Healthy Community Initiative may get more money for grants for Bradley County

Healthy Community Initiative may get more money for grants for Bradley County

November 18th, 2012 by Paul Leach in Local Regional News

Bradley County Commissioner Adam Lowe

Bradley County Commissioner Adam Lowe

Photo by Contributed Photo /Times Free Press.

CLEVELAND, Tenn. - Bradley County commissioners are expected to finalize Monday the funding available to the county's Healthy Community Initiative for the 2012 cycle.

The program, which funds improvements to "the health care, wellness and quality of life of the citizens of Bradley County," may receive a $35,000 boost from previously awarded -- but unused -- money allocated to the Public Water Fund in 2009.

In a recent meeting, Commissioner Adam Lowe, a member of the Healthy Community Initiative Committee, discussed funding options with fellow commissioners.

"It's not the intent that these funds should go unused," he said of the $35,000.

If the entire amount is added to the program's current general fund balance of $67,500, the 2012 grant cycle would have $102,500 available for distribution.

Another $5,000 may be available, as well, Amy Moore, assistant to the County Commission, said in a recent meeting. That money was left over from the 2010 grant cycle. Current initiative guidelines request that grant be spent within a year, with the possibility of receiving a one-year extension.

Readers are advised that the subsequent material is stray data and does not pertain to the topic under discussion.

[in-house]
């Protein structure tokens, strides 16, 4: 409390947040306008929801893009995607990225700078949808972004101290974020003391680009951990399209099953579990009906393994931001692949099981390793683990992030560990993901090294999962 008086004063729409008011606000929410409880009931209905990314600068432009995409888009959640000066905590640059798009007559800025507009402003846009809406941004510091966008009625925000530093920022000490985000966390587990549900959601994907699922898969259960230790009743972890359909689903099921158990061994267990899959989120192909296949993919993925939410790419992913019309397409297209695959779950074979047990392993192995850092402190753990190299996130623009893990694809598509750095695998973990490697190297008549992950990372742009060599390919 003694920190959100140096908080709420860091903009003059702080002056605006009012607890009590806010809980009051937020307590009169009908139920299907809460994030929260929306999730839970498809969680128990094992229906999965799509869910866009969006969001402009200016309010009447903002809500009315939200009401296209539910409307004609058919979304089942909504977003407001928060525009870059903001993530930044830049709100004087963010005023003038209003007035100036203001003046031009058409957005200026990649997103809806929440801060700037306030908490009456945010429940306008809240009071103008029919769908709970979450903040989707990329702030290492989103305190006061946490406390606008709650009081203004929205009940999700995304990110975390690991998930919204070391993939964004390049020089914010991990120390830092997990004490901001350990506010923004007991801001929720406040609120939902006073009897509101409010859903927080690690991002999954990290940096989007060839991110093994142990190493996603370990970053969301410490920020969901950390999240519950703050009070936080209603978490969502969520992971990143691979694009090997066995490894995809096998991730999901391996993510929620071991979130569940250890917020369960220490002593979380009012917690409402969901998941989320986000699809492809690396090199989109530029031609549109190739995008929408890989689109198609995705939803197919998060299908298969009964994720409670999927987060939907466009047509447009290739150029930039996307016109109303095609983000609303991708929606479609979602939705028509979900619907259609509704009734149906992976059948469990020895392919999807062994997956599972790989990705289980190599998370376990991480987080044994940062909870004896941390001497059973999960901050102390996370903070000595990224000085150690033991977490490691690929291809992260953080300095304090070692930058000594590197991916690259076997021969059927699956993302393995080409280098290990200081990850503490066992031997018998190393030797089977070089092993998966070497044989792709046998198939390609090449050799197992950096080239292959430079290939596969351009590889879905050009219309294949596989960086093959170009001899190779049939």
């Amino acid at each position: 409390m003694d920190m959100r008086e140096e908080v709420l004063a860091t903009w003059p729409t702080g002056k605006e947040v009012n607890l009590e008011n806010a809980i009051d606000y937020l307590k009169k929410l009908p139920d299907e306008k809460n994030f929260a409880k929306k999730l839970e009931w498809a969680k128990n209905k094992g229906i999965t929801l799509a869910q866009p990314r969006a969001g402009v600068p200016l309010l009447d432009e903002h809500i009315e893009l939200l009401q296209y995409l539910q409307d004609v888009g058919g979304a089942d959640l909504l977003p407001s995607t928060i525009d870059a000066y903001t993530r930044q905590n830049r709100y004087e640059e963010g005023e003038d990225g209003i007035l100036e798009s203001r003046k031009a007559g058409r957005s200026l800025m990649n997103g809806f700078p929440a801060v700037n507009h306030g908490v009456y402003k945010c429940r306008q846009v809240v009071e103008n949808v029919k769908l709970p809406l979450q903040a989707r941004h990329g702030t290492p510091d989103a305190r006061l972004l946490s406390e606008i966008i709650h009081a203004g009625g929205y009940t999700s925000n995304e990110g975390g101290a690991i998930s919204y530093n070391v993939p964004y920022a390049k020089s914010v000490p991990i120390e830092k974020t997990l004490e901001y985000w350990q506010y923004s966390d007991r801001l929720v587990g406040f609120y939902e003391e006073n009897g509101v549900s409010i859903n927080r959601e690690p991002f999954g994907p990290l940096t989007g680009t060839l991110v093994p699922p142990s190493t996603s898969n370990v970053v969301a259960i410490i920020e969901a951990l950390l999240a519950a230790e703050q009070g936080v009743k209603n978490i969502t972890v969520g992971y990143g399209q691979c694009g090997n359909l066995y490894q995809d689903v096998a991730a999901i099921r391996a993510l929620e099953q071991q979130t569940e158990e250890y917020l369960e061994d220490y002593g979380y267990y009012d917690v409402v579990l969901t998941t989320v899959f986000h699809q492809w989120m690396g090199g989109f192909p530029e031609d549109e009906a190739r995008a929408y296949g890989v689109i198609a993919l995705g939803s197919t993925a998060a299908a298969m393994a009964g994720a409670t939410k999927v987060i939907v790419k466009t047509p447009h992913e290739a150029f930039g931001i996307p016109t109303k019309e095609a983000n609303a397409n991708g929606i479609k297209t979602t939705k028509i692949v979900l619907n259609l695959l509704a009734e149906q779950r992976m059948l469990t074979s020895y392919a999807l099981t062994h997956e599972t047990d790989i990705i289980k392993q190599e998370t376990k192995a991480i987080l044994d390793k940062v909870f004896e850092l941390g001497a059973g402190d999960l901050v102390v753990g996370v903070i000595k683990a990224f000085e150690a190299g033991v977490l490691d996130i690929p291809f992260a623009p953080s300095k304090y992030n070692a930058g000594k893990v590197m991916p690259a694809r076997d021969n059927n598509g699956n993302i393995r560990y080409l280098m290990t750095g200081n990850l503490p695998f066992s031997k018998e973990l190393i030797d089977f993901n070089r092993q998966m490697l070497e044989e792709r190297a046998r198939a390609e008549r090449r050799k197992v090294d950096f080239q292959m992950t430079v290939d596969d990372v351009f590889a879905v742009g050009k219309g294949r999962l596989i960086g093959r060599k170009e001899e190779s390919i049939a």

The committee has set a deadline of Dec. 14 to receive letters of intent from government entities or nonprofit organizations. The committee plans to begin applicant reviews in early January.

The program was implemented in 2007 after the sale of Bradley Memorial Hospital in 2005, in which the county received $15 million and the United Way received $19 million, according to the Bradley County website.

Interest generated by the sale proceeds funds the grant program under an agreement between the county and United Way.

One of the initiative's objectives is to support "programs or projects that have the purpose of serving unmet health care needs within the community regardless of ability to pay." Educational programs and other services intended to improve mental and physical health also fall under the program's umbrella.

In previous years, the grants have funded equipment or improvements for parks, schools, charities, and government health care and emergency services.

Paul Leach is based in Cleveland. Email him at